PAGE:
De­ci­pher­ing what is fact and fic­tion when it comes to China’s Belt and Road Ini­tia­tive.

De­ci­pher­ing fact and fic­tion when it comes to China’s Belt and Road Ini­tia­tive hasn’t al­ways been easy since it burst onto the scene in 2013.

Norway-Asia Business Review - - Contents - CHEYENNE HOL­LIS

Work has be­gun on sev­eral projects, but there is more to the ini­tia­tive than what is be­ing built. The Belt and Road Ini­tia­tive (BRI) is big. A re­port from credit rat­ings agency Fitch found USD 900 bil­lion in projects were planned or un­der­way with 68 coun­tries hav­ing signed up.

This to­tal has grabbed head­lines, but it doesn’t mean the Chi­nese gov­ern­ment has been spend­ing reck­lessly on ev­ery sin­gle project out there. In fact, the ap­proach from Beijing has been quite dis­cern­ing.

“BRI isn’t as big or grandiose as peo­ple think, es­pe­cially in places like South­east Asia where there is al­ready a lot of com­pe­ti­tion among for­eign in­vestors,” Mr Ja­son Chi­ang, Di­rec­tor at Royal Haskon­ingDHV ex­plains. “There has been BRI in­vest­ment, but for the gov­ern­ment it has been about find­ing the right as­set to in­vest in. The projects need to be com­mer­cially vi­able.”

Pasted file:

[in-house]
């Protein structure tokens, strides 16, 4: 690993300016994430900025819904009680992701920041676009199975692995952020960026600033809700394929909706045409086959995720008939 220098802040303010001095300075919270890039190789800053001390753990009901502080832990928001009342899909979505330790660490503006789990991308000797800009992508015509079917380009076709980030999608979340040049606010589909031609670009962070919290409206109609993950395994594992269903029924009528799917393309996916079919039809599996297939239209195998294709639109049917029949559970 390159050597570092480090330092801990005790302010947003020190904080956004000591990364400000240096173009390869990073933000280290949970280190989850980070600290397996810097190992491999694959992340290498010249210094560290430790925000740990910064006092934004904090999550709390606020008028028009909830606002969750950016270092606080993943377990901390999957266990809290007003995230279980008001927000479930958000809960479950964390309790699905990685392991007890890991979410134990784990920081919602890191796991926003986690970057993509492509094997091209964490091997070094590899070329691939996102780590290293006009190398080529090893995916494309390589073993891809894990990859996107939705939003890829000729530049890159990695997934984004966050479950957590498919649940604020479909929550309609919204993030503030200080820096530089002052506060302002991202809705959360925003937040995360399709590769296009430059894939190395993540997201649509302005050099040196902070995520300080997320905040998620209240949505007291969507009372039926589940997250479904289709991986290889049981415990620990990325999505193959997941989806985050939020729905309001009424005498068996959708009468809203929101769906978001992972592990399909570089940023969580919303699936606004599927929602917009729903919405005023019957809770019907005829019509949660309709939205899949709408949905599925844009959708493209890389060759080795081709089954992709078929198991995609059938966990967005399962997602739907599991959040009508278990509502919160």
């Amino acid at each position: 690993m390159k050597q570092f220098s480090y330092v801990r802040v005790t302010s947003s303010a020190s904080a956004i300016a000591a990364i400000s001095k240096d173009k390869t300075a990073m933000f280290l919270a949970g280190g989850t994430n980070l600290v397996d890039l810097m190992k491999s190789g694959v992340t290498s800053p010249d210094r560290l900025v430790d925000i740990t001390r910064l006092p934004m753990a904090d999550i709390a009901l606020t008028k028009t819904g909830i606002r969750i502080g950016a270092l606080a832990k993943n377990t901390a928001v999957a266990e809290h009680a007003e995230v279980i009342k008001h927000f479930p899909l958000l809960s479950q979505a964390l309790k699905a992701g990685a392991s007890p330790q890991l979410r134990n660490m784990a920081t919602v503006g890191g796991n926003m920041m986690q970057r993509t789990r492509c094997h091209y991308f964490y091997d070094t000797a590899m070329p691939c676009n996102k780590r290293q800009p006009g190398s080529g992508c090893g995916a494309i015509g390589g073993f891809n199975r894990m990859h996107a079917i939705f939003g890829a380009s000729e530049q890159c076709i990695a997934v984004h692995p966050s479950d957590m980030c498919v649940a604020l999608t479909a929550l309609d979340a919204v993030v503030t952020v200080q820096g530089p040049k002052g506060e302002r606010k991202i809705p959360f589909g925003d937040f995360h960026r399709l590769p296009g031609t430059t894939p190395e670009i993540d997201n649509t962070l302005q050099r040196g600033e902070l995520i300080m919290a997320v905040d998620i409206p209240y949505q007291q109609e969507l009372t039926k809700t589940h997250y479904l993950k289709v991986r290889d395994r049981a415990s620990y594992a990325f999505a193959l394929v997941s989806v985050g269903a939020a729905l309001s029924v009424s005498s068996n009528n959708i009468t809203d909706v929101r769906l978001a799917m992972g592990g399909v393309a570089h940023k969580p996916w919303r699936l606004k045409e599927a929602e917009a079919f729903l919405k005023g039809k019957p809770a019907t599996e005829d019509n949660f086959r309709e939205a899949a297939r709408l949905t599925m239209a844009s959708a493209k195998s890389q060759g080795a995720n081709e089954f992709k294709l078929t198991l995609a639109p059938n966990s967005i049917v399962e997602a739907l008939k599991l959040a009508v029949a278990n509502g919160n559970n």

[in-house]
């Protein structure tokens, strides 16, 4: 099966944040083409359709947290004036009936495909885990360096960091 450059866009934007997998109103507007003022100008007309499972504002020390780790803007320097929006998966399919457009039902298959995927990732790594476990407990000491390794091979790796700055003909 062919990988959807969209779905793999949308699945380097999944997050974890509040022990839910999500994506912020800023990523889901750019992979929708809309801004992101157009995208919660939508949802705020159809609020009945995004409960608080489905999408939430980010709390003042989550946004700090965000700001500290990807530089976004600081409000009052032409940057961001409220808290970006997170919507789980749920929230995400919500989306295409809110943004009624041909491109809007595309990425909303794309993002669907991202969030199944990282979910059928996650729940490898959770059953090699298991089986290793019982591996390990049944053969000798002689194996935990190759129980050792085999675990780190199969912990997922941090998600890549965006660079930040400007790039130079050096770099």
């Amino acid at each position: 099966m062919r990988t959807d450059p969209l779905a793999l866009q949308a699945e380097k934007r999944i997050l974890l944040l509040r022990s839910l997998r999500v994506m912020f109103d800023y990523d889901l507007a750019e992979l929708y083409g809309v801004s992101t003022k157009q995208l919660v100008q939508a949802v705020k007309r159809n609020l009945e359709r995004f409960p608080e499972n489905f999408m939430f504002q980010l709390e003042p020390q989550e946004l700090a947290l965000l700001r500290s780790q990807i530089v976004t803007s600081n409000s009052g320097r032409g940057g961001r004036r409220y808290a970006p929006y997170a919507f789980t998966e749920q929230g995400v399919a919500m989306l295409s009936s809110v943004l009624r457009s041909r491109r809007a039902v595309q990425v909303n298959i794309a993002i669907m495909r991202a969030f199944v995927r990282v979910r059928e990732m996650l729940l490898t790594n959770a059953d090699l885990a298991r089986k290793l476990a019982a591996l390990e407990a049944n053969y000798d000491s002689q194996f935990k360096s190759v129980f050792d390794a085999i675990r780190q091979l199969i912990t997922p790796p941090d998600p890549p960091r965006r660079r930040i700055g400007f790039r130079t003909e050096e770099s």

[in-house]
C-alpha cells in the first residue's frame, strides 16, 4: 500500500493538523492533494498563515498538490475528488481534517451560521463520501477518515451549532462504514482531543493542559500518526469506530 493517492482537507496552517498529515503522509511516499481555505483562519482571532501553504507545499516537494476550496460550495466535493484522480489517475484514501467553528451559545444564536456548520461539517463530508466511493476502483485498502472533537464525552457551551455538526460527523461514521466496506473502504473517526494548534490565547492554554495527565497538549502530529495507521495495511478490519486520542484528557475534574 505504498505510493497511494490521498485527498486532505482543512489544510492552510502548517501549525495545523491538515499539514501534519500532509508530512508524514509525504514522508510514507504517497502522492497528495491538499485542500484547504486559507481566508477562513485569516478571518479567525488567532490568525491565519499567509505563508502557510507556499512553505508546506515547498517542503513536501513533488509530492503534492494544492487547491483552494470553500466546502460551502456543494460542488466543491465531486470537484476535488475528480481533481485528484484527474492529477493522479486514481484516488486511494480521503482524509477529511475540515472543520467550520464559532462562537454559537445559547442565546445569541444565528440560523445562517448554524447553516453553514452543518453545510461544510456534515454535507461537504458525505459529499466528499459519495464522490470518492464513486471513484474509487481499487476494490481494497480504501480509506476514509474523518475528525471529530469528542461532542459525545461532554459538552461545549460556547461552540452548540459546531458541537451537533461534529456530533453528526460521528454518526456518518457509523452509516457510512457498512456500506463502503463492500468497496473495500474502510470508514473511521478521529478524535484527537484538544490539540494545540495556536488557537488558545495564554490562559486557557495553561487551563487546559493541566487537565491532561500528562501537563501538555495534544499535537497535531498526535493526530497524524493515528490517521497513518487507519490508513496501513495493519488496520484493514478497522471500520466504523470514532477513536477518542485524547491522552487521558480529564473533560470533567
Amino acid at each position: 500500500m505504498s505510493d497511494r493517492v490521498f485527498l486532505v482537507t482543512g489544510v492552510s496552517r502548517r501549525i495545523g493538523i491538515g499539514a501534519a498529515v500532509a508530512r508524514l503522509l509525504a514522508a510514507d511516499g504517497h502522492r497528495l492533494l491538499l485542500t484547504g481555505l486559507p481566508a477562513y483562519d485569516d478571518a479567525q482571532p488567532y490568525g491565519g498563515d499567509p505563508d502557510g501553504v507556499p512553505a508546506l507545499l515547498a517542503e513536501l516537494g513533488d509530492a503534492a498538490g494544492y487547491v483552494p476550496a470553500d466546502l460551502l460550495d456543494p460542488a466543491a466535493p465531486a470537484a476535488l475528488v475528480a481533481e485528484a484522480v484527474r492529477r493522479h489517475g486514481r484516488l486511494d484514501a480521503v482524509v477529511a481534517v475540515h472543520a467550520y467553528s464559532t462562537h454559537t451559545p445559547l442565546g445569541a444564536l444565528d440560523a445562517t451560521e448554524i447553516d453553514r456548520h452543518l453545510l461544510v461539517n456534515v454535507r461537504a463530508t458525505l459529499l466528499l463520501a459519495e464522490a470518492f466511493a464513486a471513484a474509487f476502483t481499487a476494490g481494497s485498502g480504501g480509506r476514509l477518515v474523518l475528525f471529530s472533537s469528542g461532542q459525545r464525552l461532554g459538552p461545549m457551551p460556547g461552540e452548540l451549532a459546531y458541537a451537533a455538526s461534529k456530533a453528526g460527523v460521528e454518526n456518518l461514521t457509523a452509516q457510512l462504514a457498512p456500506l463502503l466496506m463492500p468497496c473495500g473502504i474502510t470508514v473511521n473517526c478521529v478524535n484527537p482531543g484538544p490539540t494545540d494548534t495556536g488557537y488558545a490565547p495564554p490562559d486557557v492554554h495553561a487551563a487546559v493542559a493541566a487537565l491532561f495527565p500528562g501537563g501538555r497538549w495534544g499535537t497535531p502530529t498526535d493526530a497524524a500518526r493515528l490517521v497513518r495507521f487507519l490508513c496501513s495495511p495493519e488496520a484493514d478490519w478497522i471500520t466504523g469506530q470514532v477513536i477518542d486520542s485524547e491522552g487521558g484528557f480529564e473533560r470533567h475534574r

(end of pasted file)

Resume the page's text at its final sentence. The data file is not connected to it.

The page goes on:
The BRI is a de­vel­op­ment strat­egy that sees the Chi­nese gov­ern­ment in­vest in sea­ports, air­ports high-speed rail lines and other in­fra­struc­ture projects as well as in­dus­trial parks and eco­nomic zones. He notes Beijing is act­ing as a fi­nanc­ing gap provider that sup­ports fund­ing for the global in­fra­struc­ture projects. This is no dif­fer­ent than the fi­nanc­ing pro­vided by de­vel­op­ment banks, but this is one of the only sim­i­lar­i­ties the fund­ing meth­ods have in com­mon.